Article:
Fifty years ago this week, on June 29, 1961, an electrical generator driven by nuclear energy was launched into space for the first time.
The SNAP-3 radioisotope thermoelectric generator (RTG) powered by the natural decay heat of plutonium-238 provided a minuscule 2.7 watts of power to the Navy’s Transit 4A navigational satellite, which was placed in orbit around the Earth at a mean altitude of 930 kilometers. The event was commemorated in this advertisement (pdf) for Martin Marietta, as the device’s manufacturer was then known, which appeared in the December 1962 issue of Astronautics magazine (thanks to Gary L. Bennett).
Since that time, plutonium power sources have enabled a series of ambitious missions into deep space that may rank among the grandest adventures of all time, extending human cognition into domains that were previously accessible only by imagination. Voyager 1 and 2, for example, twin RTG-powered probes which were launched in 1977, are now on the threshold of becoming the first spacecraft to leave the solar system and to enter interstellar space.
“The men and women involved in Voyager did something that is absolutely the equal of Magellan or Columbus or any of the great explorers of terrestrial discovery,” said project contributor (and FAS sponsor) Ann Druyan. She and Voyager project scientist Ed Stone offered “Perspectives on More Than 3 Decades of the Voyager Mission” (pdf) in an article by Randy Showstack in the May 10 issue of Eos, the weekly newspaper of the American Geophysical Union (scroll down to the middle of the first page).
Unfortunately, the plutonium 238 power sources that are used to power these missions are not only expensive, they are dirty and dangerous to produce and to launch. The first launch accident (pdf) involving an RTG occurred as early as 1964 and distributed 17,000 curies of plutonium-238 around the globe, a 4% increase in the total environmental burden (measured in curies) from all plutonium isotopes (mostly fallout from atmospheric nuclear weapons testing).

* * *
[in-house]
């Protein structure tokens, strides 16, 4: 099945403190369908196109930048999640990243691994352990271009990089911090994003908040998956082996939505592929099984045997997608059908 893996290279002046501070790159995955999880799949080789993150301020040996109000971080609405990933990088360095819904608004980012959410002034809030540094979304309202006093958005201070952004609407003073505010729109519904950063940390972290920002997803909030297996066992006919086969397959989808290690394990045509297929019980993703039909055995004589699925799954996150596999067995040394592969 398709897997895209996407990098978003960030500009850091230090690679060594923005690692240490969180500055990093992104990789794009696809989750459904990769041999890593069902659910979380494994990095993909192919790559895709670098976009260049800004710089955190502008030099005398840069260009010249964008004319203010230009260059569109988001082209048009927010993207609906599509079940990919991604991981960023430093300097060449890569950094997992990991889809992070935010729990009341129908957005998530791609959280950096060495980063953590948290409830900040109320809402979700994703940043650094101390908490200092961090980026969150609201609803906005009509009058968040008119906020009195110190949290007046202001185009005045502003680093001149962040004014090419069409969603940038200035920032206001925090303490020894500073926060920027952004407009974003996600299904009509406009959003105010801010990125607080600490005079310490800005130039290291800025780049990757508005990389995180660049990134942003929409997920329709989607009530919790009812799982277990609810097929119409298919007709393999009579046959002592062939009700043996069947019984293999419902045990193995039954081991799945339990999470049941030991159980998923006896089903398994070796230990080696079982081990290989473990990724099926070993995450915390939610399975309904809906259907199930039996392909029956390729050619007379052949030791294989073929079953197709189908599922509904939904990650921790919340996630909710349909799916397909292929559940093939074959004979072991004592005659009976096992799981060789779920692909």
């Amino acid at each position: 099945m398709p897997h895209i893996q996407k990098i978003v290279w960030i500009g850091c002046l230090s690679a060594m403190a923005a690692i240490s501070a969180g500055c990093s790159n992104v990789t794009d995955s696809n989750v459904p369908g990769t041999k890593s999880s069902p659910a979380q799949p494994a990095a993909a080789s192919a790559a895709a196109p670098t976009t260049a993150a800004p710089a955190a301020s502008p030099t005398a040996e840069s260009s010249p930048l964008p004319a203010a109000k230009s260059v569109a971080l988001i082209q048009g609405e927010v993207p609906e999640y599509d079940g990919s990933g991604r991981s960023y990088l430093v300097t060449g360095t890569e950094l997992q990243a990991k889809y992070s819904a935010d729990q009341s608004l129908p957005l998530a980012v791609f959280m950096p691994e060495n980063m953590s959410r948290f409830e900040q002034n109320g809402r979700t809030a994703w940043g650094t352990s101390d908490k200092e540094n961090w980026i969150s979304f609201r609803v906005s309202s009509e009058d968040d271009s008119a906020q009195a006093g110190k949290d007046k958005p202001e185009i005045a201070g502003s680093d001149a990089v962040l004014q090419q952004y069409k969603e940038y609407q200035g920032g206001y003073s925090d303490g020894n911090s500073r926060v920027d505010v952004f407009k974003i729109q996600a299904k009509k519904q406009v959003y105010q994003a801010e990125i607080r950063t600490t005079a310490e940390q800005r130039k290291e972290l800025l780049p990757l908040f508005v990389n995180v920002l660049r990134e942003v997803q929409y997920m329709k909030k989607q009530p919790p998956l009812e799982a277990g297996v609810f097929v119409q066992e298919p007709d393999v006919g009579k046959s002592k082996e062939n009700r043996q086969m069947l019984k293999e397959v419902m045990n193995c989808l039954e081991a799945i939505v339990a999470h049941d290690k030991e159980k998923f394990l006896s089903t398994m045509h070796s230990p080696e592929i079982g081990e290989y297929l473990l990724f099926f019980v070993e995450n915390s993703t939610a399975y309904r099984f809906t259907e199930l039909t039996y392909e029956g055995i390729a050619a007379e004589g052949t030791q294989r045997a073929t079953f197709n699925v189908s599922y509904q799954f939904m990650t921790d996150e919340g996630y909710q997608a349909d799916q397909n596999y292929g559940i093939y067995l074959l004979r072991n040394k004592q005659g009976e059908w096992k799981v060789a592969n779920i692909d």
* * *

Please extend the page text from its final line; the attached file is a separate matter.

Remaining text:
A plutonium fueled RTG that was deployed in 1965 by the CIA not in space but on a mountaintop in the Himalayas (to help monitor Chinese nuclear tests) continues to generate anxiety, not electricity, more than four decades after it was lost in place. See, most recently, “River Deep Mountain High” by Vinod K. Jose, The Caravan magazine, December 1, 2010.
A good deal of effort has been invested to make today’s RTGs more or less impervious to the most likely launch accident scenarios. But they will be never be perfectly safe. In order to minimize the health and safety risks involved in space nuclear power while still taking advantage of the benefits it can offer for space exploration, the Federation of American Scientists years ago proposed (pdf) that nuclear power — both plutonium-fueled RTGs and uranium-fueled reactors — be used only for deep space missions and not in Earth orbit.
Although this proposal was never officially adopted, it represents the de facto policy of spacefaring nations today.
The next RTG enabled space mission, the Mars Science Laboratory (MSL), is scheduled to be launched from Cape Canaveral between November 25 and December 18 of this year. The MSL rover, known as “Curiosity,” will be fueled with 4.8 kilograms of plutonium dioxide. It will be, NASA says, “the largest, most capable rover ever sent to another planet.”